The proof that quantum communication works demonstrably securely has thus been provided by the Fraunhofer IOF staff. Their next step is to investigate how the hardware needed to distribute the keys can be produced more efficiently and cost-effectively in the future. This is the only way to develop prototypes that can be used in industry and commerce and thus enable the spread of quantum communication in everyday life. In particular, the QuNET initiative, a pilot project funded with 125 million euros by the German Federal Ministry of Education and Research (BMBF) and coordinated at the Fraunhofer IOF, has set itself the goal of creating a basis for secure and robust IT networks that are already equipped today against cyber-attacks of tomorrow. The first users of this new type of quantum communication are expected to be public authorities or banks.
Previously only whispers at night – new filters should also enable communication during daylight hours
Although this means that the first major milestone has already been reached on the test link, there are still numerous challenges that the researchers must face on the way to practical quantum communication in everyday life. Accordingly, the use of quantum communication is currently limited to nighttime only, for example, when the exchange of quantum keys cannot be affected by sunlight. To counteract this, the Jena researchers are currently working on special filters. In the future, they should enable the system to work independently of light conditions and thus also during the day.
In addition, the team plans to implement a so-called heterogeneous network in the medium term. This will involve coupling the free-beam link with a fiber link between Jena and Erfurt. Just in September, researchers successfully exchanged quantum keys for the first time on the 75 km long fiber link (see our press release of September 21, 2022).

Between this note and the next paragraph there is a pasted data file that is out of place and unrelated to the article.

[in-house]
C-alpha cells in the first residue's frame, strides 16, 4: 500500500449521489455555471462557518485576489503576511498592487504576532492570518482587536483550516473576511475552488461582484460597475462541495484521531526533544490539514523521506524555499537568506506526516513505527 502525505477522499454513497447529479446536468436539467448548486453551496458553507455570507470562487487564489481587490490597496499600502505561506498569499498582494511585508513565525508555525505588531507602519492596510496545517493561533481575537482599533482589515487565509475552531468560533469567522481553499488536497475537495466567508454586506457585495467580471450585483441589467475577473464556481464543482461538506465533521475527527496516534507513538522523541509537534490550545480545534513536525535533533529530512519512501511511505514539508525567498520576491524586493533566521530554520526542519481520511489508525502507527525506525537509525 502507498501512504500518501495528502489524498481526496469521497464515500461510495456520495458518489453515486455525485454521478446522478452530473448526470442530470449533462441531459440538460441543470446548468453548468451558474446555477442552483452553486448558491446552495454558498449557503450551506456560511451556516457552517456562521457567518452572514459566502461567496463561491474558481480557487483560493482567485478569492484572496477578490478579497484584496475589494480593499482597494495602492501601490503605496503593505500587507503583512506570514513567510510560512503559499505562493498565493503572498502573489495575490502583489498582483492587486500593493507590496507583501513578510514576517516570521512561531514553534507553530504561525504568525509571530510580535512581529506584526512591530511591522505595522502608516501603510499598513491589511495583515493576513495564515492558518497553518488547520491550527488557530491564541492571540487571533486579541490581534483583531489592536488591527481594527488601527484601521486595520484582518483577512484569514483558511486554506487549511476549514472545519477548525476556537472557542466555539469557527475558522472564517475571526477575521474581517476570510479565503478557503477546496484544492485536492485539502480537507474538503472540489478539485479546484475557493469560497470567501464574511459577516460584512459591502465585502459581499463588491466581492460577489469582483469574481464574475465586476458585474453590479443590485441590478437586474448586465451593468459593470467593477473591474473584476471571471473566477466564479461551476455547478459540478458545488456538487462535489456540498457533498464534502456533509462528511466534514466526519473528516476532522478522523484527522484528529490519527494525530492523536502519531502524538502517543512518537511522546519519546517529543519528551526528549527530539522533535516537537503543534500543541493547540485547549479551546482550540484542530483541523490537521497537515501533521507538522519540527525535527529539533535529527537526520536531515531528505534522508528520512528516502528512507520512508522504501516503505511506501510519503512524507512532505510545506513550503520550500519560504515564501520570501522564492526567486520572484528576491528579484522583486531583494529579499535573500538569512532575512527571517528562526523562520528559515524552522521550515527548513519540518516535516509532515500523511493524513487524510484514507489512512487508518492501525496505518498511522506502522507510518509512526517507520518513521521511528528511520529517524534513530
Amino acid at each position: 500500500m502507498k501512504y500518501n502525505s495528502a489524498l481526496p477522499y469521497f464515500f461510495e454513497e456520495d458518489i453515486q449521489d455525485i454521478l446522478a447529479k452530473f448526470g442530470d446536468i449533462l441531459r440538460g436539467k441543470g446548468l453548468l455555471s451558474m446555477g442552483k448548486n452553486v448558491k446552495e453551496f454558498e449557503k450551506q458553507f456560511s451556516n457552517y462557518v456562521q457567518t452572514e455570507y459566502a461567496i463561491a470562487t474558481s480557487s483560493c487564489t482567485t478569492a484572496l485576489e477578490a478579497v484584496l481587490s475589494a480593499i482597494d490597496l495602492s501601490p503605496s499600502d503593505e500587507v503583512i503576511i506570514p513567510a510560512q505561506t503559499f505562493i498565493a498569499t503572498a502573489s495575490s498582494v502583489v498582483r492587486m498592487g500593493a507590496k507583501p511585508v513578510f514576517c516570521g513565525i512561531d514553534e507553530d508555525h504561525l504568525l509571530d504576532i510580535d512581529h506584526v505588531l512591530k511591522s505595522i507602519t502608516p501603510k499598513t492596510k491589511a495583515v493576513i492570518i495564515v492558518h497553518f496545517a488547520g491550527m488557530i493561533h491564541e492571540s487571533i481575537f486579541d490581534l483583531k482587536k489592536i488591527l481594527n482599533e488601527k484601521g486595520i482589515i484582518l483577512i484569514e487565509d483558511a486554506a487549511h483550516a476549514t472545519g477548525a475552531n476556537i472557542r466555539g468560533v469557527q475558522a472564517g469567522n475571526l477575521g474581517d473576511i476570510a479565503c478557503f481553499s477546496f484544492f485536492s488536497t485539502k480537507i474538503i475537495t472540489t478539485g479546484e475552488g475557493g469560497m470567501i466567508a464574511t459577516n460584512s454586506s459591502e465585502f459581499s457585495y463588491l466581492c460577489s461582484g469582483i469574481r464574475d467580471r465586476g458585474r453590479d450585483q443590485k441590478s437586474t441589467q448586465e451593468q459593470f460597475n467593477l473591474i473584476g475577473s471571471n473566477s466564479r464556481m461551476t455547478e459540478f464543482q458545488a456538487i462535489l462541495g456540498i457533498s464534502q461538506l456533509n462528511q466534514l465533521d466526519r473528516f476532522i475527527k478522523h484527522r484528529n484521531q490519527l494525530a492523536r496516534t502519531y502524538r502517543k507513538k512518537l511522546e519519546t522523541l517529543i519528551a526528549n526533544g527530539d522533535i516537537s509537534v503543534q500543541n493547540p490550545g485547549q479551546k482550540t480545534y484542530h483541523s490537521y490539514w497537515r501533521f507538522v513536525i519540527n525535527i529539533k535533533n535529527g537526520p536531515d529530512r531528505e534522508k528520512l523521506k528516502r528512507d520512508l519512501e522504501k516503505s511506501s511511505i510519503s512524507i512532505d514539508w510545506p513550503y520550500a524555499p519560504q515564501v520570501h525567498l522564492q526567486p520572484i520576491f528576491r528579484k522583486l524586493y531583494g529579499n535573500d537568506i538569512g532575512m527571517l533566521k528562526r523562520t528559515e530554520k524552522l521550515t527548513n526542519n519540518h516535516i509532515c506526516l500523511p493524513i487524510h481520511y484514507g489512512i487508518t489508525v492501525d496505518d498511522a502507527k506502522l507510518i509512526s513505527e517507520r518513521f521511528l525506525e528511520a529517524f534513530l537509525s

By combining free-beam and fiber technology, quantum communication will in future be usable not only over comparatively short distances, for example in inner-city areas, but also in larger metropolitan regions. With the help of transmitters on miniature satellites stationed in space, which are also being developed at Fraunhofer IOF in Jena, secure connections across the entire planet will also be possible in the long term.
Discovering the secrets of quantum communication at the “Long Night of Sciences ” on November 25
On the “Long Night of Sciences” (LNdW) on November 25, guests can experience the test link live in action starting at 6 pm: On the roof of the public utilities, where the quantum telescope Bob is located, a red light will flash. The light signal will be visible for miles across the city, all the way to the Beutenberg. Visitors to the Fraunhofer IOF are invited to decode the signals that send a message from the public utilities over to the institute, and in the process familiarize themselves with the secrets of quantum communication.
Dr. Matthias Goy
Abteilung Emerging Technologies
Telefon: +49 3641 807 – 120